A strong nation, like a strong person, can afford to be gentle, firm, thoughtful, and restrained. It can afford to extend a helping hand to others. It's a weak nation, like a weak person, that must behave with bluster and boasting and rashness and other signs of insecurity.
Donkeys Better Than Wives
A textbook used at schools in Rajasthan, a western Indian state known for its conservative attitude toward women, compares wives to donkeys, claiming that the latter are better companions because they complain less and are more loyal to their ‘masters.’ “A donkey,” the book says, “is like a housewife…In fact, the donkey is a shade better, for while the housewife may sometimes complain and walk off to her parents’ home, you’ll never catch a donkey being disloyal to his master.”
The textbook, intended for 14-years-old students, was approved by the state’s Hindu Nationalist party government but has evoked protests from the party’s women’s wing. The state’s education official, A.R. Khan, has said that the comparison “was made in good humor.” However, as a result of the protests, the board of education is in the process of removing the reference from the book.
Iraqi Gays Murdered While U.S. Watches
According to gay Iraqi expatriates, the Badr Corps have waged a ruthless pogrom against gay Iraqis, luring them out of hiding via Internet chat rooms and then beating and murdering them. Despite their call for help, the U.S. occupying forces in Iraq have turned a blind eye to the Iraqi gays’ plea. "These assaults and murders have been reported to the Green Zone, but the Americans don't want to upset the religious authorities, and so they do nothing or treat gay Iraqis with contempt or as an object of humor," said Ali Hill, a gay Iraqi exile who currently resides in London.
Iraq's Badr Corps are supported by the Iranian government, which has used similar entrapment tactics against its gay citizens, and the powerful Shia group the Supreme Council of the Islamic Revolution in Iraq (SCIRI). Violence against Iraqi gays has escalated since last October when Grand Ayatollah Ali al-Sistani issued a fatwa declaring that gays "should be killed in the worst, most severe way" possible. The Badr Corps monitor the activities of unmarried and effeminate men and warn them to change their behavior—those who do not comply are arrested. When their bodies are found, they are bound and blindfolded with gunshot wounds to the back of their heads.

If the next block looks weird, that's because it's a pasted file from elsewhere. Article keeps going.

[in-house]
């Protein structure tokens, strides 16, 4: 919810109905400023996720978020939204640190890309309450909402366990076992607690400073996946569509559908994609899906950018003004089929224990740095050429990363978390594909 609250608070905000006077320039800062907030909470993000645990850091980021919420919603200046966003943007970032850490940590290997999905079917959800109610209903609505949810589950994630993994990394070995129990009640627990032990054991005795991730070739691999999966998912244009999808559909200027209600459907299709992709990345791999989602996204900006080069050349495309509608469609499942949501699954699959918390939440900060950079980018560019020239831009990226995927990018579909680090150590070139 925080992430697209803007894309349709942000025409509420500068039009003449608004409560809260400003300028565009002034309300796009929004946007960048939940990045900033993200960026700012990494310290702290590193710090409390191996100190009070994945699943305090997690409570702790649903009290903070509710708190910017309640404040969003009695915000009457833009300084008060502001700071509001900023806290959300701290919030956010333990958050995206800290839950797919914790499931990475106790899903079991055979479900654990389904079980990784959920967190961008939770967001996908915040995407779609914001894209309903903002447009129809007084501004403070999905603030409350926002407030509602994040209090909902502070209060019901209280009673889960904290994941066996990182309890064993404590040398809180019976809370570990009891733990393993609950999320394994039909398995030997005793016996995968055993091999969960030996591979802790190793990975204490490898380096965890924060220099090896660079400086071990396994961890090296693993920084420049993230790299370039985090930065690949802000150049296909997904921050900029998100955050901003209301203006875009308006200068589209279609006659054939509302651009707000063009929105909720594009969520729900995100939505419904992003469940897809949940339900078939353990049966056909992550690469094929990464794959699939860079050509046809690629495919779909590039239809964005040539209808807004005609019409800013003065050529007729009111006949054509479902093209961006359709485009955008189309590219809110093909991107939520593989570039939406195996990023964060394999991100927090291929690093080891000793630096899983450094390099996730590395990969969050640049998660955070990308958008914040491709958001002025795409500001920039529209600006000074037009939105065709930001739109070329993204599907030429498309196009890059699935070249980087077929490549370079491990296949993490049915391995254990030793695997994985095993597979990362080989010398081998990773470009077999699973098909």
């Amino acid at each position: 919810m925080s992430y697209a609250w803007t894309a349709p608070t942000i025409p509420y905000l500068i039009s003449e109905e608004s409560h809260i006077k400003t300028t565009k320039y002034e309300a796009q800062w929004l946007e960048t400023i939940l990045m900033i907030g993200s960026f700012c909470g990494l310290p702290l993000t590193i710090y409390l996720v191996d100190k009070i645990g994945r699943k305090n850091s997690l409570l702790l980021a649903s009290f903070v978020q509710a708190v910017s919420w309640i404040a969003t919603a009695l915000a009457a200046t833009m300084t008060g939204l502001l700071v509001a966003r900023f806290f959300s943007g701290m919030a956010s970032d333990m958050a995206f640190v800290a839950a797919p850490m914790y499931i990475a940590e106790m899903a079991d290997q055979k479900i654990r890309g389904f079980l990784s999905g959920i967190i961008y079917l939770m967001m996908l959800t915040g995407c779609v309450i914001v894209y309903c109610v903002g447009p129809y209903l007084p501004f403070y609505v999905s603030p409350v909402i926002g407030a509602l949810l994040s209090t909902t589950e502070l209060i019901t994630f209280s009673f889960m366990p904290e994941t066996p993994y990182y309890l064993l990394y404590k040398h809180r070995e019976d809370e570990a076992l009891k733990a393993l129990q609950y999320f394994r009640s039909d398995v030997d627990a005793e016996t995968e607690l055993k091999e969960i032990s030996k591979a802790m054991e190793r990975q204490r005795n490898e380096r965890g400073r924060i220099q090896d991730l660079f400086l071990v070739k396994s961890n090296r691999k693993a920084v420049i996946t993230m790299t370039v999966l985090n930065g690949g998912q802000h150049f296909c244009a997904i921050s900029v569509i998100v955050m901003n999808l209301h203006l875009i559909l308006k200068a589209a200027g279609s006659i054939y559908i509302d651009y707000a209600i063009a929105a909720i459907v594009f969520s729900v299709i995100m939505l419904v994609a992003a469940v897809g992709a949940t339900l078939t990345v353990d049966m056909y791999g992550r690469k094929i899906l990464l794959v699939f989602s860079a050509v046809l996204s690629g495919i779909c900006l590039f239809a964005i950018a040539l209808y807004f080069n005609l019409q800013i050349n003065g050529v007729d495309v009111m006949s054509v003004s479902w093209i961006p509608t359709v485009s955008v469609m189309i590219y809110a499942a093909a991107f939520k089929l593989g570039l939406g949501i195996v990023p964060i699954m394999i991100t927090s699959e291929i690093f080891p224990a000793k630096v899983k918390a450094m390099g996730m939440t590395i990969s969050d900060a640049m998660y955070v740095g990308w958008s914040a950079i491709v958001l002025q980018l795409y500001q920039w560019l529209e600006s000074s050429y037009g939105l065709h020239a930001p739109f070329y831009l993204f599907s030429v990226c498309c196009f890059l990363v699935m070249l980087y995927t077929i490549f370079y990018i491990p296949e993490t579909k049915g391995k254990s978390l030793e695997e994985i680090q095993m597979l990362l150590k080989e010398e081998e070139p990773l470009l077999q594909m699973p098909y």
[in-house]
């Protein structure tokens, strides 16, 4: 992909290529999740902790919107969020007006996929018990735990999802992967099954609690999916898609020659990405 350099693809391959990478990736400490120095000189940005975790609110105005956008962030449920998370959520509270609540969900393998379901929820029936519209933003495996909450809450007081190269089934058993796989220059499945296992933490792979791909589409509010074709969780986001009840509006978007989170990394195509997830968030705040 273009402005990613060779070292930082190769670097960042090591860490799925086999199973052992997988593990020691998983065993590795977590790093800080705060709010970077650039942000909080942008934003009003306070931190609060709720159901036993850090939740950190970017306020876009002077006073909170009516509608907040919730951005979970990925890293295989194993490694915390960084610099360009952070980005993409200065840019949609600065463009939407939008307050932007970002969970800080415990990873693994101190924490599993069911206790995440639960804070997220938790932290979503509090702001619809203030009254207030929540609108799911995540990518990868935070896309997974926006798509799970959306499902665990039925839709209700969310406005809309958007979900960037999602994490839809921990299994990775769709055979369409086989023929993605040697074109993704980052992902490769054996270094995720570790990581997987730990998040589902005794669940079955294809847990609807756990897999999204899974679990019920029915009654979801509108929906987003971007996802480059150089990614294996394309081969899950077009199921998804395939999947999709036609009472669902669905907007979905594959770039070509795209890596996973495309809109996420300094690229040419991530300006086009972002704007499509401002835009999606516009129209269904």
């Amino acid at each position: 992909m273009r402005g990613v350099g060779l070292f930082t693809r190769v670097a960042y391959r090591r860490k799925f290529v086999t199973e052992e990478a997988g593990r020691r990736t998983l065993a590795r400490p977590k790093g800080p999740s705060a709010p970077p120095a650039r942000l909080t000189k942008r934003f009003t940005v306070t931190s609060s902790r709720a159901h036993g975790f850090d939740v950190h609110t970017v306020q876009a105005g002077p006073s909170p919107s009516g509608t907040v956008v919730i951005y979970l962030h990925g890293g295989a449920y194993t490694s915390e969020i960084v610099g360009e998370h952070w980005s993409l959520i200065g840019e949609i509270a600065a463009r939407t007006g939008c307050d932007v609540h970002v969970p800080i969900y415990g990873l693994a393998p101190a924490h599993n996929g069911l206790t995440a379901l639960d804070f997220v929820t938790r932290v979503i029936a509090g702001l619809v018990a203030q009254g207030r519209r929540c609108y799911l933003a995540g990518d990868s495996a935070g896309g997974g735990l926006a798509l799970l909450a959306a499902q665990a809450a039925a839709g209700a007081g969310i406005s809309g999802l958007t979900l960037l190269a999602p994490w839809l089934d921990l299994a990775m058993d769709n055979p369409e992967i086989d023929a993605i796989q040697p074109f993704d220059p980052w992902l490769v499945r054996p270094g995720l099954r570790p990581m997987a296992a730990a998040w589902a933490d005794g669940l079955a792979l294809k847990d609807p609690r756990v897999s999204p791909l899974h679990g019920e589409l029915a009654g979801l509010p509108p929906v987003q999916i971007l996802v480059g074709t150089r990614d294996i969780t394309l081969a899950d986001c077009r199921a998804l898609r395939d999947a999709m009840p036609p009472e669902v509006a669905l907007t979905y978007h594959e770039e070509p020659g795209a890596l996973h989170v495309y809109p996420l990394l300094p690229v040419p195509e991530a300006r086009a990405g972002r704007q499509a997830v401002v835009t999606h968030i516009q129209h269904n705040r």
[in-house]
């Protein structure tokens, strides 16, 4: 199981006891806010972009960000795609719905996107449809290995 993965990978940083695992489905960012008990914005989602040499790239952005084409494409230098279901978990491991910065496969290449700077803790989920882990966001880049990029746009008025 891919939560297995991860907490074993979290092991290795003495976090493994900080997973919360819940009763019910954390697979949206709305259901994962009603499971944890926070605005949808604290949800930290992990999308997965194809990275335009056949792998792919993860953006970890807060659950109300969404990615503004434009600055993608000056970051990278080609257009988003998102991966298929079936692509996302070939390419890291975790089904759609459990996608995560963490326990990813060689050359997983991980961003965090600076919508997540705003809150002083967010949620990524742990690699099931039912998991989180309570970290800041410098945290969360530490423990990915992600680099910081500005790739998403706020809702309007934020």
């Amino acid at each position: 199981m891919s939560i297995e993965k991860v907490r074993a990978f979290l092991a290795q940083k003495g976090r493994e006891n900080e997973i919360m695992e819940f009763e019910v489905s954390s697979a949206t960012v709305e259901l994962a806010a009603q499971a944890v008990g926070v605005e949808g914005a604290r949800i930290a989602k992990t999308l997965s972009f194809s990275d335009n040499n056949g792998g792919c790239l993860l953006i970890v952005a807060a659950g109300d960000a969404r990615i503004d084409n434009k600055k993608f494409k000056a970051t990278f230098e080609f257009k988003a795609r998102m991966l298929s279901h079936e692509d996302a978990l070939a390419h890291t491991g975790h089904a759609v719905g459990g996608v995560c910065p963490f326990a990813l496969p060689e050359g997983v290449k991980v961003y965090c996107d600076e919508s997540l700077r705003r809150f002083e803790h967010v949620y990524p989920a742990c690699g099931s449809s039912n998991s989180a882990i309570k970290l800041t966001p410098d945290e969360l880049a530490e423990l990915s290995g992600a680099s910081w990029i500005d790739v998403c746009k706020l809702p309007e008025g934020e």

Many gay Iraqis fear that the Badr Corps-SCIRI pogrom will become an official policy with recent news reports that Abdel Mahdi, a leading SCIRI figure and current Iraqi vice president, will become Iraq's prime minister. The Iraqi Constitution, which was brokered by the U.S., codifies Shiria law, which mandates death for homosexuals, as the foundation of all Iraqi law.
TransMedicine for Transgender Patients
"Circle one: Male/Female" does not pose a problem for most people who fill out forms at the doctor's office. However, it does cause complications to more patients than one would expect. Transgender patients face difficulties in one of the most critical areas--medical care. According to statistical estimates, it is highly likely that every practicing physician will encounter at least one transgender patient during his or her career. Providing good health care for such patient calls for very specific skills, which doctors have not been willing to acquire.
Expertise, however, is only a part of the question. The other is compassion. "Many transgender persons fear doctors--so they simply don't see them," says cardiologist Dr. Rebecca Allison. Health-care avoidance seriously complicates the medical risks transgender patients naturally face, for they sometimes seek strong hormones on the black market. One tragic story is that of Robert Eads, a female-to-male transsexual who died from ovarian cancer after more than two- dozen physicians refused him treatment. The transgender community is growing and the provisions for it should follow suit.
Hurt, Avery. "TransMedicine." The New Physician. April 2006: 26-28.
No Training for Ugandan HIV troops
Justifying their decision on humanitarian grounds, the Ugandan military has ceased training the HIV-positive troops in some army programs. In order not to shorten the lives of infected soldiers, military officials barred them from strenuous physical preparation. The army spokesperson had stressed that these actions are not to be viewed as discriminatory against theHIV-positive troopers.
Nonetheless, the decision of the Ugandan military has been criticized by the AIDS campaigners, who called it a manifestation of "ignorance" about the virus and argued that, provided appropriate medical treatment, infected soldiers can "take part in normal military operations." Military officials report that although the country is involved in an armed conflict with rebels in the north, more Ugandan troopers "are dying from HIV or AIDS-related diseases" than from war wounds.
The virus has killed about a million Ugandans, but the country's government prides itself on dramatically reducing the infection rate from 15% to 5%. This success is due to the so-called ABC campaign, which promotes Abstinence, Be Faithful doctrine, and Condoms as basic preventative measures against the virus.
-A male kangaroo is called a Boomer
-A female kangaroo is called a Flyer
-The hummingbird is the only bird that can fly backwards
-A hummingbird's heart beats 1,400 times a minute
-There is one million ants to every human in the world